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Every Tenant's Connectivity Wish List

WiredScore UK Director William Newton believes in world-class connectivity for every building in London—and he’s on a mission to make that a reality. WiredScore makes the news when it certifies a building Platinum, like it did recently with the Shard. But William tells us all tenants in every building have a "wish list" about connectivity. We talked with the Connectivity King about those expectations and how landlords and developers can meet them. 


The first thing tenants want, William tells us, is a quick setup. Potential tenants want assurance that they can move into the building and get connected right away. William tells us he’s heard horror stories of businesses being reduced to relying on 3G dongles for months on end as they wait for legal documents to be signed, which is far too common and can significantly impact a business’ productivity.

One fix? Having a standardised wayleave document in place, which can be a massive support for new tenants in helping speed up the process of getting connected. The new Standardised Wayleave Toolkit offered by the City of London is just one measure being taken to provide broadband providers, landlords, developers and businesses with the documentation they need to get the UK's businesses connected.


The second issue is price. The cost of internet access is always going to be a key factor for businesses—and while this responsibility may appear to lie with the broadband providers, landlords and developers still have a role to play in enabling choice, William says.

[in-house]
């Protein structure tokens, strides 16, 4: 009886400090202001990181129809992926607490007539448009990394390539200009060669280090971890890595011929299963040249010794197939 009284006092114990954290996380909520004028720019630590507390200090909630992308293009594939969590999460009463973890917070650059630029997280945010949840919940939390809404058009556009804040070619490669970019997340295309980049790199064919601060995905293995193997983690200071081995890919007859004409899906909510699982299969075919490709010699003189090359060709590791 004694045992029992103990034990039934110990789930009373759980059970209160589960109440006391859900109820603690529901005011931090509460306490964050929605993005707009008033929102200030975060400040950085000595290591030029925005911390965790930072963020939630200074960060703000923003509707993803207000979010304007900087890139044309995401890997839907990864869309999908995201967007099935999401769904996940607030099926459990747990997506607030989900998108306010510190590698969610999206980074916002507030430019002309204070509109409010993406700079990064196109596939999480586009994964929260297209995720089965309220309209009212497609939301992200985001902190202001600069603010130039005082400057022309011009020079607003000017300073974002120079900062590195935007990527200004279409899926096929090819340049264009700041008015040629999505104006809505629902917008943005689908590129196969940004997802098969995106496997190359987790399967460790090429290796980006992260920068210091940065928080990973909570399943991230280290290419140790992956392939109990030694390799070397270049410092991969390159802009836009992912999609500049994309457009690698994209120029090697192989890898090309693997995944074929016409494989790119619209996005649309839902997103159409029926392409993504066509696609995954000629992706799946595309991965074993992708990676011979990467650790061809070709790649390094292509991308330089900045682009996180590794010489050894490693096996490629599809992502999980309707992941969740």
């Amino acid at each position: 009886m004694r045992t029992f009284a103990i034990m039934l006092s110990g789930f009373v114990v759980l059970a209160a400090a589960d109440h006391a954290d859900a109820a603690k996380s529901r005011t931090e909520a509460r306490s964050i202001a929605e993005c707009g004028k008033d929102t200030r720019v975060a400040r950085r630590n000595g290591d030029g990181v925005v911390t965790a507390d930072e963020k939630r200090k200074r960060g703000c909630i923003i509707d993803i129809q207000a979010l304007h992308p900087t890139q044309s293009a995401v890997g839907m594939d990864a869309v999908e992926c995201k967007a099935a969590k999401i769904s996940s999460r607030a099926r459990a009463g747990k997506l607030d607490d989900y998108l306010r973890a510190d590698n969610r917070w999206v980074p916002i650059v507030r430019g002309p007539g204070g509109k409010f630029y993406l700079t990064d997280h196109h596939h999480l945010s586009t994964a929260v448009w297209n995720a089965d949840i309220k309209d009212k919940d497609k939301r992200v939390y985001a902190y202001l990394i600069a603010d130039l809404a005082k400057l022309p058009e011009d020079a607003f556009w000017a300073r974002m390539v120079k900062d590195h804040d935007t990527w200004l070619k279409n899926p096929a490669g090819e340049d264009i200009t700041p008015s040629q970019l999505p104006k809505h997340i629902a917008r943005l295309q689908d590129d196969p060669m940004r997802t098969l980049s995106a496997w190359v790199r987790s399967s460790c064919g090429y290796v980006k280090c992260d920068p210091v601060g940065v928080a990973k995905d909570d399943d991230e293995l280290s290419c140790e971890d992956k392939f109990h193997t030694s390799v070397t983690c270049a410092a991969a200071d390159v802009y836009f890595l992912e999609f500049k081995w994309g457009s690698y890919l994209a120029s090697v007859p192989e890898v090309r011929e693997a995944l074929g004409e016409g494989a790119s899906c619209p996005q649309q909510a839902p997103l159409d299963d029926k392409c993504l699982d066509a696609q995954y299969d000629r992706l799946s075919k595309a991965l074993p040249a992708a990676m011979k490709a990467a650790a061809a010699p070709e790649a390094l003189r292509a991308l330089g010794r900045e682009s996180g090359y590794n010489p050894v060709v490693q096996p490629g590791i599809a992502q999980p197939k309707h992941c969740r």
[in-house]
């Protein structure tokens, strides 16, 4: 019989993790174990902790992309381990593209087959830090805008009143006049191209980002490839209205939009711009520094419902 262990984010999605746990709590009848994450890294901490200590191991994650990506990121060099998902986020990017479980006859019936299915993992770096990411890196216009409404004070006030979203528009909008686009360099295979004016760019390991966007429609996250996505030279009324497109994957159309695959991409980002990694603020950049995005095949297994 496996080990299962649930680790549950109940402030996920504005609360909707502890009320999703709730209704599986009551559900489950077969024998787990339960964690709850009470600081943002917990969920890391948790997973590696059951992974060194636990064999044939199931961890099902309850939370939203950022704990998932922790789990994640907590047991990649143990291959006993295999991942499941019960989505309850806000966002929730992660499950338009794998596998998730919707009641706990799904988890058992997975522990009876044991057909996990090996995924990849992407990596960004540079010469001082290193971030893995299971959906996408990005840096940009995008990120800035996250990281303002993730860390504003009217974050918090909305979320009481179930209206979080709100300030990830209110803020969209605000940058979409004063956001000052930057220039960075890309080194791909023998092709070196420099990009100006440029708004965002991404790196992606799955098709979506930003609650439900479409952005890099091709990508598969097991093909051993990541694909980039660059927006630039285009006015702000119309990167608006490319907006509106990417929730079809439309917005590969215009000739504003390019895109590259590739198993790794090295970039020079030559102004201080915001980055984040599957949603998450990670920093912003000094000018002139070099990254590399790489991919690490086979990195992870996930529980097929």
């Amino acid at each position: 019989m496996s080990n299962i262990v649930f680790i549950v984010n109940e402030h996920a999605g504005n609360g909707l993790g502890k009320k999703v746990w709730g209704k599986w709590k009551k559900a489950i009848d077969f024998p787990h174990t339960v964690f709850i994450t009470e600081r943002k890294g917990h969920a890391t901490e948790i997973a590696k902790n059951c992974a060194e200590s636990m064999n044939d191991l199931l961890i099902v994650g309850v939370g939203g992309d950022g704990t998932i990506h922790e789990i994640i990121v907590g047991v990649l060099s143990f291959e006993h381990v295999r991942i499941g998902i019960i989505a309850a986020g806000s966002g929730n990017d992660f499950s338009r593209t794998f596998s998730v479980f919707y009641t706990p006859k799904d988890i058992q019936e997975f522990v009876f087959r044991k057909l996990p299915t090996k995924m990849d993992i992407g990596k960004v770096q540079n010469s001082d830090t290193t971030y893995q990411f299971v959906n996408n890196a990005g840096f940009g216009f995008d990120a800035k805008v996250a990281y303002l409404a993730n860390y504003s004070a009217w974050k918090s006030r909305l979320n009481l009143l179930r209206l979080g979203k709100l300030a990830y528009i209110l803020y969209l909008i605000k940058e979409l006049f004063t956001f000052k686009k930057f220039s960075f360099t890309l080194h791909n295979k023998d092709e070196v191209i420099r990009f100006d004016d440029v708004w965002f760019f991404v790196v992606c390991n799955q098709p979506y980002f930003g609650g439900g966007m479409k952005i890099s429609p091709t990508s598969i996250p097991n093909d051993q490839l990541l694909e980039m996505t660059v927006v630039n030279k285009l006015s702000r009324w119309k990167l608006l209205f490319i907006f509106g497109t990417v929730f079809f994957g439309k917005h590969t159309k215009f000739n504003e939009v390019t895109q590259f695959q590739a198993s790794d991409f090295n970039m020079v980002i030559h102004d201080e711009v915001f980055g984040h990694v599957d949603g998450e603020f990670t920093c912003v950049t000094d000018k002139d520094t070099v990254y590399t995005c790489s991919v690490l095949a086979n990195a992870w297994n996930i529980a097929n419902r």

Having the option to shop around is crucial to ensure that businesses are getting the best price for their broadband speed requirements. Offering a number of ISPs and having secure space available for new ISPs to easily come in and offer services helps avoid tenants getting locked into an internet provider with a monopoly on the building—and the prices to match.

Landlords can also reduce high upfront costs for installation by having the best infrastructure in place, including pre-built chambers for fibre optic cable that any company can use in the street.


Lastly, and most importantly, tenants want to ensure that the internet stays on. While there are quick-fix options for other building problems, such as putting on a jumper if a building’s heating breaks or fetching bottles if there’s a problem with the water, when there’s no internet, employees are forced out of the office to work from home or local coffee shops.

Landlords need to make infrastructure investments to minimise the risk of disruption and provide the possibility of backup connections to make sure a business never goes offline, William says. This year alone builders cutting through fibre optic cables, and localised fires have cost hundreds of hours of productive time from businesses.

Related Topics: WIREDSCORE, William Newton